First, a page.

You’ll need them to get through the holidays.

Dance Lessons

So you can learn to shake-shake-shake (unless you know ghosts willing to lend a hand).

Comfy Clothes

With all the holiday meals, there may be some…embigenning.



Get even more great inspiration all Christmas Eve and Day on IFC, and remember…

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A-O Rewind

Celebrating Portlandia One Sketch at a Time

The final season of Portlandia approaches.

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GIFs via Giphy

Most people measure time in minutes, hours, days, years…At IFC, we measure it in sketches. And nothing takes us way (waaaaaay) back like Portlandia sketches. Yes, there’s a Portlandia milepost from every season that changed the way we think, behave, and pickle things. In honor of Portlandia’s 8th and final season, Subaru presents a few of our favorites.

via GIPHY

Put A Bird On It

Portlandia enters the pop-culture lexicon and inspires us to put birds on literally everything.

Colin the Chicken

Who’s your chicken, really? Behold the emerging locavore trend captured perfectly to the nth degree.

Dream Of The ’90s

This treatise on Portland made it clear that “the dream” was alive and well.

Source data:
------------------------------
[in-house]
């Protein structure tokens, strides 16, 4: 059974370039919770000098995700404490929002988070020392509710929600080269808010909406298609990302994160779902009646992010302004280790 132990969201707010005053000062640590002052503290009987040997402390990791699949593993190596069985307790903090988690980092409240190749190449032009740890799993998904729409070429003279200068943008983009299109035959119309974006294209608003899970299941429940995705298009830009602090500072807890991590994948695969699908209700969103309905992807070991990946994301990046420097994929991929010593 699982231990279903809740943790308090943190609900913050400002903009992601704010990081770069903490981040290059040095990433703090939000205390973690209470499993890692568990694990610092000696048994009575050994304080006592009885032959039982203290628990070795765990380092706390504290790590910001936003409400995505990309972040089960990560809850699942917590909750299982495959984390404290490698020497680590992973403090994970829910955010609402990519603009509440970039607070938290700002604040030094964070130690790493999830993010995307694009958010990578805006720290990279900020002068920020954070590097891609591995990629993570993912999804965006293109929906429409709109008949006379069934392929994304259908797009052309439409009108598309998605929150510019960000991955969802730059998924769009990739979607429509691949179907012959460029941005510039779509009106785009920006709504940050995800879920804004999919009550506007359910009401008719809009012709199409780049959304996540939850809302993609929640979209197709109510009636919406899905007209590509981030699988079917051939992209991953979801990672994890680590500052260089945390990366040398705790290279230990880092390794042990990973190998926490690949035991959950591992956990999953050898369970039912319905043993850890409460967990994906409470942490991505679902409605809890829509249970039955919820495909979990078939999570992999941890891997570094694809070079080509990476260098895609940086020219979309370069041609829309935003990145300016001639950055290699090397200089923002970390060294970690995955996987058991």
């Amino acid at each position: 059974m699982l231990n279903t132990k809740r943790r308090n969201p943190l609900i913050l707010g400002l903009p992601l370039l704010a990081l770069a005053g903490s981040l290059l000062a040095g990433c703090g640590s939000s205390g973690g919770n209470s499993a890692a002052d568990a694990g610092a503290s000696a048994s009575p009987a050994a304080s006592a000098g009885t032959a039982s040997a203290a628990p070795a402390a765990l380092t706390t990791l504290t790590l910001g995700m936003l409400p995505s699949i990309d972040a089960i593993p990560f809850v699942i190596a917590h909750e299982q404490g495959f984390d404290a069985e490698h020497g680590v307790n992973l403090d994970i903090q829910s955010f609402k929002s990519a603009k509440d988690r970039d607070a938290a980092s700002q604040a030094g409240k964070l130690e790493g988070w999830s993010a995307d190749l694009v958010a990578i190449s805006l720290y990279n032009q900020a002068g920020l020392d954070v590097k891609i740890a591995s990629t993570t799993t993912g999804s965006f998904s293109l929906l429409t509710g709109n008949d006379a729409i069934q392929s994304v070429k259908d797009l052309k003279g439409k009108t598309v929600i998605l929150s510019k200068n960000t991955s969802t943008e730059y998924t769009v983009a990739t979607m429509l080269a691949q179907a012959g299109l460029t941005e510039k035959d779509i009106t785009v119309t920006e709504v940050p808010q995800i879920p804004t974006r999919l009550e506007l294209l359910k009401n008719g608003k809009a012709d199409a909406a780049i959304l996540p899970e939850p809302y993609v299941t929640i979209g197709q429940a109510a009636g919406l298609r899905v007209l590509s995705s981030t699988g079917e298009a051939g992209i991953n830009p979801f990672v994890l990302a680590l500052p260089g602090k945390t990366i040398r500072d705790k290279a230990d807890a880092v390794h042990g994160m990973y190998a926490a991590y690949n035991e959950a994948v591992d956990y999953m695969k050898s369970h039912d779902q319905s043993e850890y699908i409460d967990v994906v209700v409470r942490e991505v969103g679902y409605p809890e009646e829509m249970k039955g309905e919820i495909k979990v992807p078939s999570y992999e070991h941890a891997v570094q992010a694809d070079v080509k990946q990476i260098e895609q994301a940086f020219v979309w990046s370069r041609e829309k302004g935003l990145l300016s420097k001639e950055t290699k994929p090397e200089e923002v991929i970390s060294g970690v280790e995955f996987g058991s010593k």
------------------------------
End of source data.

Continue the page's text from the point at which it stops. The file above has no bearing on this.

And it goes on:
No You Go

We Americans spend most of our lives in cars. Fortunately, there’s a Portlandia sketch for every automotive situation.

A-O River!

We learned all our outdoor survival skills from Kath and Dave.

One More Episode

The true birth of binge watching, pre-Netflix. And what you’ll do once Season 8 premieres.

Catch up on Portlandia’s best moments before the 8th season premieres January 18th on IFC.

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WTF Films

Artfully Off

Celebrity All-Star by Sisters Weekend is available now on IFC's Comedy Crib.

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Sisters Weekend isn’t like other comedy groups. It’s filmmaking collaboration between besties Angelo Balassone, Michael Fails and Kat Tadesco, self-described lace-front addicts with great legs who write, direct, design and produce video sketches and cinematic shorts that are so surreally hilarious that they defy categorization. One such short film, Celebrity All-Star, is the newest addition to IFC’s Comedy Crib. Here’s what they had to say about it in a very personal email interview…

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IFC: How would you describe Celebrity All-Star to a fancy network executive you just met in an elevator?

Celebrity All-Star is a short film about an overworked reality TV coordinator struggling to save her one night off after the cast of C-List celebrities she wrangles gets locked out of their hotel rooms.

IFC: How would you describe Celebrity All-Star to a drunk friend of a friend you met in a bar?